Raif had become accustomed to this psychic intrusion which would come upon him when he least expected, much like a headache. He’d first experienced it about four or five years ago – certainly before Uncle Frank’s funeral and still had no idea as to its meaning – if indeed it had any meaning – but rather than dwell on it, he accepted the inevitability of its intrusion and took comfort in the normality of his surrounding, usually the familiarity of his bedroom and his eclectic collection of novelty clocks, all of which whirred or ticked or struck or chimed soothingly with the symmetry only interrupted by the sound of a distant bus or vehicle passing.

     He assumed, quite naturally, that this experience – this strange visitational vision – was privy only to him and had no inkling that another being, who would prove to be pivotal in his life, shared this same curious premonition. 

Hourglass Chapter One

It was the most peculiar sound. Almost indiscernible, it was akin to a peripheral vision where you can see something but at the same time, you can’t if you try to look at it squarely. This was a buzz or was it a hum? To some, it would be a high-pitched whine and where it came from would be anyone’s guess as you stared into the infinity of the warm night sky with nothing beneath other than the endless rolling hills of the English countryside.

Yet it was there in the quiet of dusk and it was getting louder. Now it carried an overtone of urgency – impatience even – as the industry of the maker was either running late or eager to get to his or her destination.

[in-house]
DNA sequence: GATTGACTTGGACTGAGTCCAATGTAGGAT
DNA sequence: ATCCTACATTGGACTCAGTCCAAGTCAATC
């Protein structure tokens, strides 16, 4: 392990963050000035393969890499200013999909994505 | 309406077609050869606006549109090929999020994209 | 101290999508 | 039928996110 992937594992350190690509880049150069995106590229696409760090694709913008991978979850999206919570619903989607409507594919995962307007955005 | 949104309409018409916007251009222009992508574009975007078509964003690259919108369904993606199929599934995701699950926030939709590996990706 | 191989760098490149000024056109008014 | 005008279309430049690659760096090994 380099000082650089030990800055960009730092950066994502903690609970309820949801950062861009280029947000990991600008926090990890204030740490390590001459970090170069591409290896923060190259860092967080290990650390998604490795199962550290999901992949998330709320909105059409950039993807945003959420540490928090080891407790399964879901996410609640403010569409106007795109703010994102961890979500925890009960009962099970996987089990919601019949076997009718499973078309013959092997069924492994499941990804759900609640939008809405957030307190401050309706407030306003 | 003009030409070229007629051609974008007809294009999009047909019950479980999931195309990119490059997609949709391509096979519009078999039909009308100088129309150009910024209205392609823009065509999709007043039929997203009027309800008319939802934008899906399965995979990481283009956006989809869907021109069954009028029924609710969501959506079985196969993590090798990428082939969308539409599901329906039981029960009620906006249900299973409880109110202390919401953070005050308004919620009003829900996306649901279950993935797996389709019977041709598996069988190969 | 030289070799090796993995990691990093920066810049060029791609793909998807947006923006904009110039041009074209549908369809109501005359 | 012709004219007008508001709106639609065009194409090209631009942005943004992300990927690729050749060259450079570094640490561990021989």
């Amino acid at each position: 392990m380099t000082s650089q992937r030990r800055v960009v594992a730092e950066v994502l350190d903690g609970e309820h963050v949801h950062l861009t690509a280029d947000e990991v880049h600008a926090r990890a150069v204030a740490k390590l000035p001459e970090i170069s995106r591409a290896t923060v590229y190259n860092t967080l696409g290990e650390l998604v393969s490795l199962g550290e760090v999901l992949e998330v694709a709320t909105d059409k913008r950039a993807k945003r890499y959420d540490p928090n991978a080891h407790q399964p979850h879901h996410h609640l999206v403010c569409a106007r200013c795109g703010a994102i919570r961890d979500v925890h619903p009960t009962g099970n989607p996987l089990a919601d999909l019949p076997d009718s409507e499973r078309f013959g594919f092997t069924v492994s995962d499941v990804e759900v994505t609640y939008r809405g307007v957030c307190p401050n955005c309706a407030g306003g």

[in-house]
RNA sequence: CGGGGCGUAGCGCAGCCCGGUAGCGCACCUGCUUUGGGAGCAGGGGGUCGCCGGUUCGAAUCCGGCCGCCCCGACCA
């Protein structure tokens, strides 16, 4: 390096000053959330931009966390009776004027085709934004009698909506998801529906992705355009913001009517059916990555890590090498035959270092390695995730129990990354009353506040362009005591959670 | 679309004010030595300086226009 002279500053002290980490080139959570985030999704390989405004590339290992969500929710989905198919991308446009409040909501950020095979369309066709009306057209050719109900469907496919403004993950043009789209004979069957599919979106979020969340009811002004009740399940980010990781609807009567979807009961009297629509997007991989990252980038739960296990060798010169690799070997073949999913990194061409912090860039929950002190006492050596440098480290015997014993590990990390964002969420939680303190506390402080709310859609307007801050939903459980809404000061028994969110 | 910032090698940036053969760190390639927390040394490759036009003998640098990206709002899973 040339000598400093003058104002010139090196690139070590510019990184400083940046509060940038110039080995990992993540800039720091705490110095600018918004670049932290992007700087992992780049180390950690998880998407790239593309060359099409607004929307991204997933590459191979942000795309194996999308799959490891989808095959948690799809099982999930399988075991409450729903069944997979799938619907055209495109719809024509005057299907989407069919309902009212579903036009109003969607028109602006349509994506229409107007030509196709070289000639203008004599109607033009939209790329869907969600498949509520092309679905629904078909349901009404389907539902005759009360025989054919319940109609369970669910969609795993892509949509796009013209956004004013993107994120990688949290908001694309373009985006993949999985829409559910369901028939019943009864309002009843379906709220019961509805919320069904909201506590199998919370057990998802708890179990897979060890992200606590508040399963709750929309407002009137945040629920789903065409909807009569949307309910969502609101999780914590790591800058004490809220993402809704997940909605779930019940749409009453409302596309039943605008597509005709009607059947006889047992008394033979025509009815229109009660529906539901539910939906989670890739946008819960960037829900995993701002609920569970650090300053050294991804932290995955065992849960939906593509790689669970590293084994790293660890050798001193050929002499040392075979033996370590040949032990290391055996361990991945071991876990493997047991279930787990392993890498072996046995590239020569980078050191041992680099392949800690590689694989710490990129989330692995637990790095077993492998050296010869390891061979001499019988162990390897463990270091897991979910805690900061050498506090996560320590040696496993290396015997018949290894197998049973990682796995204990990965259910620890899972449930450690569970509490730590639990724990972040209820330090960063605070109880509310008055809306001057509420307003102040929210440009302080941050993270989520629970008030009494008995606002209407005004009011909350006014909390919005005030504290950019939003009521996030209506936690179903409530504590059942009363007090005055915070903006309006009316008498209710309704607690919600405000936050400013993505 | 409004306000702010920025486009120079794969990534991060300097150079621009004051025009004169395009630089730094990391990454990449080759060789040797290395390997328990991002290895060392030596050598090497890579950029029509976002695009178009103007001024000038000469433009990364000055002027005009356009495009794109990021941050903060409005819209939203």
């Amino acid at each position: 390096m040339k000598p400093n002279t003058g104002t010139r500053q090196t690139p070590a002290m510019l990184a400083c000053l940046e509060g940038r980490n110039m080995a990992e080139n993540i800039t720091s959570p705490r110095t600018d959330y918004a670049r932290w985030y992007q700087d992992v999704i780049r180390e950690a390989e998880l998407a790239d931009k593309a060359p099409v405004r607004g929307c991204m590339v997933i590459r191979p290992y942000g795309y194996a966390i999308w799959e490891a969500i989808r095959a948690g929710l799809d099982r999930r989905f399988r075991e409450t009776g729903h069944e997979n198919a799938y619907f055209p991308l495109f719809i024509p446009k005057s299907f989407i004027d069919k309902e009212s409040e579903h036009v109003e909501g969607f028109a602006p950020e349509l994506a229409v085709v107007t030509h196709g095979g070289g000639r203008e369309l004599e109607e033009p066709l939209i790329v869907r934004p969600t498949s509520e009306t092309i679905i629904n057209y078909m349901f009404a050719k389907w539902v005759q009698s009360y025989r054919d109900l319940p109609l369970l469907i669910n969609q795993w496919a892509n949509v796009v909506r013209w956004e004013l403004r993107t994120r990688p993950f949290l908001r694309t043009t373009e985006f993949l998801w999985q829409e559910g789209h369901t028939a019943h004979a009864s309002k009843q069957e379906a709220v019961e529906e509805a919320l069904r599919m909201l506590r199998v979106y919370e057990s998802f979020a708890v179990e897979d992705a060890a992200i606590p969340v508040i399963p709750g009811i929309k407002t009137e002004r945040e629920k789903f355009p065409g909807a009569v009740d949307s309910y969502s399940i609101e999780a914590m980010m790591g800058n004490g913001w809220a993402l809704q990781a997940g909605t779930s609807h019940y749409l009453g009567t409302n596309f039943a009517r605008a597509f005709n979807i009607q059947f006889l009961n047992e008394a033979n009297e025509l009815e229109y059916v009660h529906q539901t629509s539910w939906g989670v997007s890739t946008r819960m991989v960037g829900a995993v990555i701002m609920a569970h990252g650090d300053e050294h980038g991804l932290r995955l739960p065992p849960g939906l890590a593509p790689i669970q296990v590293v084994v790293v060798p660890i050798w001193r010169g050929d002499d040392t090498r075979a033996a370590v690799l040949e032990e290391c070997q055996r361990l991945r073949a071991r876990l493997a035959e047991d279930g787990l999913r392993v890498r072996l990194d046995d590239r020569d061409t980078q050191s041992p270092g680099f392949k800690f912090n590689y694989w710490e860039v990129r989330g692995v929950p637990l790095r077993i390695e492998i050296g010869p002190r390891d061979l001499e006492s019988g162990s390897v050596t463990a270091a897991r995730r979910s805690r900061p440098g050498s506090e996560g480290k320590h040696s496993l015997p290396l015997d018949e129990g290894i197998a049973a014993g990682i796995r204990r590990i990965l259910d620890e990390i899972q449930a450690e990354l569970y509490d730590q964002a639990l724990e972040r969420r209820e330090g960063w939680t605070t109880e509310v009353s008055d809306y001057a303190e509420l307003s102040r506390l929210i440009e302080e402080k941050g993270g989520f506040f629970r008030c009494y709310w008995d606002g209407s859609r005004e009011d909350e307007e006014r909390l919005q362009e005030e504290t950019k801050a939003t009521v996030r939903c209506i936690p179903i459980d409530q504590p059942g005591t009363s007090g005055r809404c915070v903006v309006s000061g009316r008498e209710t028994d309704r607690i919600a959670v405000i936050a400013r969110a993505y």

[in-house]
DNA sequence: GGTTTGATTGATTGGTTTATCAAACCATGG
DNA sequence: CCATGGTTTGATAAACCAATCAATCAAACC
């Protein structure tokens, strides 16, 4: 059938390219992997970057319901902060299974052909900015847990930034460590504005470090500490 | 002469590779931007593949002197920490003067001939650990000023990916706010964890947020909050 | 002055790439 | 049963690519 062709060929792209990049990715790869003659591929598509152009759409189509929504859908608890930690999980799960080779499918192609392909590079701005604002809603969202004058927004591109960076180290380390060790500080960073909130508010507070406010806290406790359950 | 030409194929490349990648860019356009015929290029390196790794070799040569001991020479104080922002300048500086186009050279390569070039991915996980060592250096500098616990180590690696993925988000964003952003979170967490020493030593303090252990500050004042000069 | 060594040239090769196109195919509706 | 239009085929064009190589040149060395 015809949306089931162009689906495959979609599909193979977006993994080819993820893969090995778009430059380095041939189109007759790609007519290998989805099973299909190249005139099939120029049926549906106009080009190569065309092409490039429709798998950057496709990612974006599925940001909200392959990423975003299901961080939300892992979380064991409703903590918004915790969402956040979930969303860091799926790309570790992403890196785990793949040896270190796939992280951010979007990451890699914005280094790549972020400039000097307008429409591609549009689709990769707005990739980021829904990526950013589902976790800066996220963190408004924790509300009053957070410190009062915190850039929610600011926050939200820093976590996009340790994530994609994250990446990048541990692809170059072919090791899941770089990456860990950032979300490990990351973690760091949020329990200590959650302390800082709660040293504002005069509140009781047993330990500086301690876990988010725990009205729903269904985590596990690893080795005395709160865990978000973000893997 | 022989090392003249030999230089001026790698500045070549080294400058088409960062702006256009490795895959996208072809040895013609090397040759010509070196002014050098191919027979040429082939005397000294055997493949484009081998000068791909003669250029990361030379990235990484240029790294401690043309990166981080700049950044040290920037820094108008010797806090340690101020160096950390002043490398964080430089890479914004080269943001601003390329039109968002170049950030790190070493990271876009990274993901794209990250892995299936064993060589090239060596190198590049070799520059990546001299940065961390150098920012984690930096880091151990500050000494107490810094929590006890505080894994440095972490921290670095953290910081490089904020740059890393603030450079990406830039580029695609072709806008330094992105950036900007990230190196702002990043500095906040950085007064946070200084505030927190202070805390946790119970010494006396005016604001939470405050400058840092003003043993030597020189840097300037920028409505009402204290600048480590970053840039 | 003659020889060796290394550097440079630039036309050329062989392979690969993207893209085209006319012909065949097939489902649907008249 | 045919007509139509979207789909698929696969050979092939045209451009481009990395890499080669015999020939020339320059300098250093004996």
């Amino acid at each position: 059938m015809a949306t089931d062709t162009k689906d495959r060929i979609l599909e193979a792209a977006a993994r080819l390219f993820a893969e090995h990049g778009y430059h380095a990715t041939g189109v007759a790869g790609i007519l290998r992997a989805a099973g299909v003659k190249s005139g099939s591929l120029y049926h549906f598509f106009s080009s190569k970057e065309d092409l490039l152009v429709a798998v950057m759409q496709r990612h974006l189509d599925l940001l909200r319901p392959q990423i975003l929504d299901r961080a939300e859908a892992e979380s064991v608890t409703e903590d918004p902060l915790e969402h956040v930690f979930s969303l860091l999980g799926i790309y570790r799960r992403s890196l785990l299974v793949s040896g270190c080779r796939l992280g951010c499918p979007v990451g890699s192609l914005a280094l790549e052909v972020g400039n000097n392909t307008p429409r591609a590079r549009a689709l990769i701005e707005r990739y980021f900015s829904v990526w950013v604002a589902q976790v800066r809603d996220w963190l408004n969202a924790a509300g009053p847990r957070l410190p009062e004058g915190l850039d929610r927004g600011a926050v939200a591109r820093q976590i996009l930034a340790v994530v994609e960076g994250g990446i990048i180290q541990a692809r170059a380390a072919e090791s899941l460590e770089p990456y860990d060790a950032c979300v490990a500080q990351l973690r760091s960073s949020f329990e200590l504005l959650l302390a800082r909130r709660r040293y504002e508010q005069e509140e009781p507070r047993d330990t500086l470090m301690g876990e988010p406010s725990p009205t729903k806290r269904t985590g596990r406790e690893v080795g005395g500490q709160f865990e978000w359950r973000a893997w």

Dina was in her garden finishing up having spent the day waging war on the weeds which grew quicker (and taller) than anything she could cultivate. Her house, thatched and sunken, lay deep in the countryside accessible only by a track not even the postman would risk. It was overgrown and ram-shackled in a way that was homely and stuffed with artefacts and curios the most favourite being her two longcase clocks, of which only one appeared to be working. Dina was a true believer – a devotee – of sentience. She believed in the sound principles of animism proclaiming that all objects, places, creatures, plants, rocks, rivers and so forth (even weather systems) possessed a distinct spiritual essence and in their own way, were as alive as she was. Her clocks, therefore, were no exception and this supportive faith resulted in her living amongst the things she loved without the constant need for human company.